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SNCF strike disrupts morning Paris rush-hour

Dan MacGuill · 5 Jun 2013, 09:20

Published: 04 Jun 2013 17:49 GMT+02:00
Updated: 05 Jun 2013 09:20 GMT+02:00

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National rail operators SNCF said travelers and commuters could expect some measure of disruption until noon on Wednesday, but that traffic was beginning to go back to normal.

About nine out of every ten trains heading west for Normandy had completed the journey since 7.30am.

Traffic was also up and running on routes to Vernon, Rouen,  Le Havre, and Dieppe.

A sudden work stoppage by SNCF train conductors at Paris Saint-Lazare station on Tuesday evening caused significant disruption to rush-hour traffic in and around the French capital. The unexpected industrial action was due to concerns among SNCF staff after an attack on a ticket inspector in the suburbs of Paris on Monday, according to BFMTV.

SNCF announced on its website and through Twitter on Tuesday that "traffic is disrupted on the entire 'Reseau Saint-Lazare," the network of lines starting from the station, including both suburban and inter-city routes.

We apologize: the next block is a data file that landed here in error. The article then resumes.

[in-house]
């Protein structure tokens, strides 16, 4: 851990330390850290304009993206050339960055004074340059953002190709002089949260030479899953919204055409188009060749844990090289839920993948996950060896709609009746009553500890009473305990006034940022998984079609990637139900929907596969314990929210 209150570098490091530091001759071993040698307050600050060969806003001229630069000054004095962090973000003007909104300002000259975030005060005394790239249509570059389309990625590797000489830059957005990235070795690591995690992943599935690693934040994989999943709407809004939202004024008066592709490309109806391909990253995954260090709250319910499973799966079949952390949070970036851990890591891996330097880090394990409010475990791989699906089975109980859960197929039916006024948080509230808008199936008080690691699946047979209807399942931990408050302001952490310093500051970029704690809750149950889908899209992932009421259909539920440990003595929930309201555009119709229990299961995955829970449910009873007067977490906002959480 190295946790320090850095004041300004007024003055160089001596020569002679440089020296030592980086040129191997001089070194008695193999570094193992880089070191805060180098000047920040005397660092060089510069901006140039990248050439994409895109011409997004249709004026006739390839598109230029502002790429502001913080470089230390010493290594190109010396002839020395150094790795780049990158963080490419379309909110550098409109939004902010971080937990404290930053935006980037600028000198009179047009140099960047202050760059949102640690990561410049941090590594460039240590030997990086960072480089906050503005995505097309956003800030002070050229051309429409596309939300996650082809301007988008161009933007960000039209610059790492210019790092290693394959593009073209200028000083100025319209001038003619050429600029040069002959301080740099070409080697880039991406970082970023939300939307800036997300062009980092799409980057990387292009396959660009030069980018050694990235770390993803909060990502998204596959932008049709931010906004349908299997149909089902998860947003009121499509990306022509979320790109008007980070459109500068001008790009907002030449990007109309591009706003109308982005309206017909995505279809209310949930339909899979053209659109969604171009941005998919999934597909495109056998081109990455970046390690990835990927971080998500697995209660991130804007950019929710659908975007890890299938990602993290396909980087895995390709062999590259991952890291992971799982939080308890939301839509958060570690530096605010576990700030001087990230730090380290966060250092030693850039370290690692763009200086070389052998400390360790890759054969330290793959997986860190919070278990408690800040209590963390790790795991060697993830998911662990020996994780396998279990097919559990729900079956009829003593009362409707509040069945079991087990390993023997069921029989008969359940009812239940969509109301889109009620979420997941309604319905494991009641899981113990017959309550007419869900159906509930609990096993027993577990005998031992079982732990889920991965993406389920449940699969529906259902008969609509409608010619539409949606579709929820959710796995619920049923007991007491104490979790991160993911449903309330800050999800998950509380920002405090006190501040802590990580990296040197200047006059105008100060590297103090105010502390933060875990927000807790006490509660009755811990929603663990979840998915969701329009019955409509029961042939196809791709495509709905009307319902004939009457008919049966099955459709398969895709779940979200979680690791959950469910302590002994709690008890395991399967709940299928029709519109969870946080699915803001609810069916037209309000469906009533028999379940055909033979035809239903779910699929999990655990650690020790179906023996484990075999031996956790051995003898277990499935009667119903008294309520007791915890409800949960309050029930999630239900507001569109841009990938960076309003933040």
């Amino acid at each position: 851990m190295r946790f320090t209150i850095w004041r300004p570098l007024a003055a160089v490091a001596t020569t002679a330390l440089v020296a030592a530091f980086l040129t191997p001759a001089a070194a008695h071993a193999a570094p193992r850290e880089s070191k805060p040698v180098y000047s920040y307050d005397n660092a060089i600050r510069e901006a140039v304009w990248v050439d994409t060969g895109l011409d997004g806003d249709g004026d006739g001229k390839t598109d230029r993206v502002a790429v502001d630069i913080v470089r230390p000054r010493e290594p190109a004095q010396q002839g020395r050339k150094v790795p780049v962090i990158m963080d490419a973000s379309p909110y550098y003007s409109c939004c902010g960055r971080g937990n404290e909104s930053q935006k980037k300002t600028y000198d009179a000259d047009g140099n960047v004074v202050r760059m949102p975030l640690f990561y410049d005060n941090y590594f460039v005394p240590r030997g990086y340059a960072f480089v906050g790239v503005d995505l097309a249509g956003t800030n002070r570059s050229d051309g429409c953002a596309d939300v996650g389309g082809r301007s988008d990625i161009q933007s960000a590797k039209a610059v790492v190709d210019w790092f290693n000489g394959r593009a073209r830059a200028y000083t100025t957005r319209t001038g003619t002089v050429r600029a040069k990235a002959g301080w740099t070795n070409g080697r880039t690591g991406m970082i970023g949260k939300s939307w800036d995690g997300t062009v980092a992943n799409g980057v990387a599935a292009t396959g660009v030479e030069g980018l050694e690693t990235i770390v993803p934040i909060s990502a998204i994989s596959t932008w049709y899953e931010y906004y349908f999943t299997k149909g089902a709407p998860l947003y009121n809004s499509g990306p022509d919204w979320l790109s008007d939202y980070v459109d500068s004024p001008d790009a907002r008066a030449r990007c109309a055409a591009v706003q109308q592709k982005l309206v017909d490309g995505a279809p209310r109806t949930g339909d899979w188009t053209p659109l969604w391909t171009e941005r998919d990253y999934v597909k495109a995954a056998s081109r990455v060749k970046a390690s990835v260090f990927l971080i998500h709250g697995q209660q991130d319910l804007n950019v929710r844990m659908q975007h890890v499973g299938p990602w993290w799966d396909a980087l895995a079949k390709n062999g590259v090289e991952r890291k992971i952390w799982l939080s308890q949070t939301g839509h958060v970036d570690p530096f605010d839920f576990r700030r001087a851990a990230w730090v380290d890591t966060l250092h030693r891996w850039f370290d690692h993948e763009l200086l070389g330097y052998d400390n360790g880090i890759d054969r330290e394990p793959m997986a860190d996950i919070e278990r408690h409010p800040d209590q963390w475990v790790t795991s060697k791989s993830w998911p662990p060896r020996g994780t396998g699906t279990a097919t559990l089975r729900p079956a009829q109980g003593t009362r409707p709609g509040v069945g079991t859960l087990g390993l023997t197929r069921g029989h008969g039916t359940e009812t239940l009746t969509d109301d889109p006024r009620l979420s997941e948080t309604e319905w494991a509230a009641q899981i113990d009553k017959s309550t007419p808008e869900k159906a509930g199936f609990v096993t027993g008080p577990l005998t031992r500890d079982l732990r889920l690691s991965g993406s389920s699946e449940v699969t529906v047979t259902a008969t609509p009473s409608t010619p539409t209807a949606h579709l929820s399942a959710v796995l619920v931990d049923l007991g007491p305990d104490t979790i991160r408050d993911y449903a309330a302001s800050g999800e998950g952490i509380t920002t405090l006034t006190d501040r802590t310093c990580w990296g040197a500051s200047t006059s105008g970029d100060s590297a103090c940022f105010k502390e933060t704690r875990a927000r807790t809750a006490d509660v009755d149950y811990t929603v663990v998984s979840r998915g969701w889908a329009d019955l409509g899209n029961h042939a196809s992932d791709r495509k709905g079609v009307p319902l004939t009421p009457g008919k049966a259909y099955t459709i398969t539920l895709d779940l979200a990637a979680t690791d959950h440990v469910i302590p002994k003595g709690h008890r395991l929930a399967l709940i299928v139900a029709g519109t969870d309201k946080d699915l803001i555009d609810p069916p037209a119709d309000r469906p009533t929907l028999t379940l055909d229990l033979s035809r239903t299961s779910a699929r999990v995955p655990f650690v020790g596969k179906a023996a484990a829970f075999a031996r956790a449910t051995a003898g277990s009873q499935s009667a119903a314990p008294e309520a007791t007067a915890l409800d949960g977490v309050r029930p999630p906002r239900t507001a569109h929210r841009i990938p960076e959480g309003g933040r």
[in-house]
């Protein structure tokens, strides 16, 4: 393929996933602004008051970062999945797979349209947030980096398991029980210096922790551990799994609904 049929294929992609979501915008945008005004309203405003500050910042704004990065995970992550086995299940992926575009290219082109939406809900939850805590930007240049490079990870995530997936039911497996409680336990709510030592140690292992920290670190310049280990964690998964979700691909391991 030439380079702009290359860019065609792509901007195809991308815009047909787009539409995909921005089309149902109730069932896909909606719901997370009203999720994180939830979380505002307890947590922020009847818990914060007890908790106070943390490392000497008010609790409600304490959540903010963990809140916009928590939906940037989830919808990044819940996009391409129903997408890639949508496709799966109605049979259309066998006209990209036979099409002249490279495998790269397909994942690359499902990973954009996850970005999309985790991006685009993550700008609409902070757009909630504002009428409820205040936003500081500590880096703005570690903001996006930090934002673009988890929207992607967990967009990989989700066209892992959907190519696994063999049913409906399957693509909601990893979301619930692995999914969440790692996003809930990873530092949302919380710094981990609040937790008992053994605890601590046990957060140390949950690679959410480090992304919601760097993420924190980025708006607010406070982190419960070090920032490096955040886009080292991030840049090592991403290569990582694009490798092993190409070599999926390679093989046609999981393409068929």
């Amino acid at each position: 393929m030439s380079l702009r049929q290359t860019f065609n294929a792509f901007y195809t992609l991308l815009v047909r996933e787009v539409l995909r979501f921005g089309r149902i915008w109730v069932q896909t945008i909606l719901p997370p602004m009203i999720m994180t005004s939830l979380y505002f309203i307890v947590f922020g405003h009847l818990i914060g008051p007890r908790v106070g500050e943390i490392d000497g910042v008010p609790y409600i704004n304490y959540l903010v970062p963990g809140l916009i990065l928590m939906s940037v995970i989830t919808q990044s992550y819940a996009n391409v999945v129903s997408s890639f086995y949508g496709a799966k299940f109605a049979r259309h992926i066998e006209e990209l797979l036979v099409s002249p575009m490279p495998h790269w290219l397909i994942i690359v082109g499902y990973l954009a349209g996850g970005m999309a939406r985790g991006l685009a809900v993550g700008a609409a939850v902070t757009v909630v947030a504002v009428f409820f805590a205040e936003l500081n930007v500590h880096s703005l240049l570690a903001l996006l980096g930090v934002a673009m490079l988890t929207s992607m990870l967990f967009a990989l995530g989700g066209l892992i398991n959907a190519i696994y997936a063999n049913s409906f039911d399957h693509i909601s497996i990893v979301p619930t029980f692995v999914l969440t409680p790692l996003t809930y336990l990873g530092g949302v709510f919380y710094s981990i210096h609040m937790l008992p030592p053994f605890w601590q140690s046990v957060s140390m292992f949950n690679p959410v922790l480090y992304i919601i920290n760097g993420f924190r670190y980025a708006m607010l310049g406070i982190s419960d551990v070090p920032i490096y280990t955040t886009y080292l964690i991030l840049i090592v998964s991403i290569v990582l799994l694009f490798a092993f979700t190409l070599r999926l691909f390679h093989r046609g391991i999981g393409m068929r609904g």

Almost half a million people pass through the Saint-Lazare train station every day, making it one of France and Europe's busiest transport hubs.

As a throng of commuters awaited updated rail updates last night, the rail company recommended that travelers and commuters plan to avoid Saint-Lazare station and make travel arrangements which don't involve passing through it. 

The injured ticket inspector was attacked and had his nose broken by a passenger travelling without a ticket, as he approached the Mantes la Jolie station at Yvelines, in the suburbs of Paris at around 7.20am on Monday.

Story continues below…

At the time, inspectors and union leaders met with management from SNCF, and Tuesday evening's work stoppage appeared to have involved conductors joining inspectors in solidarity with the victim of Monday's attack.

Union spokesman Jean-Claude Minet, from the French Democratic Confederation of Labour (Confédération française démocratique du travail - CFDT), told French daily Le Parisien that the actions taken were not meant "to hold passengers hostage".

"We want above all to ensure the safety of our agents and the safety of our clients," he added.

Dan MacGuill (dan.macguill@thelocal.com)

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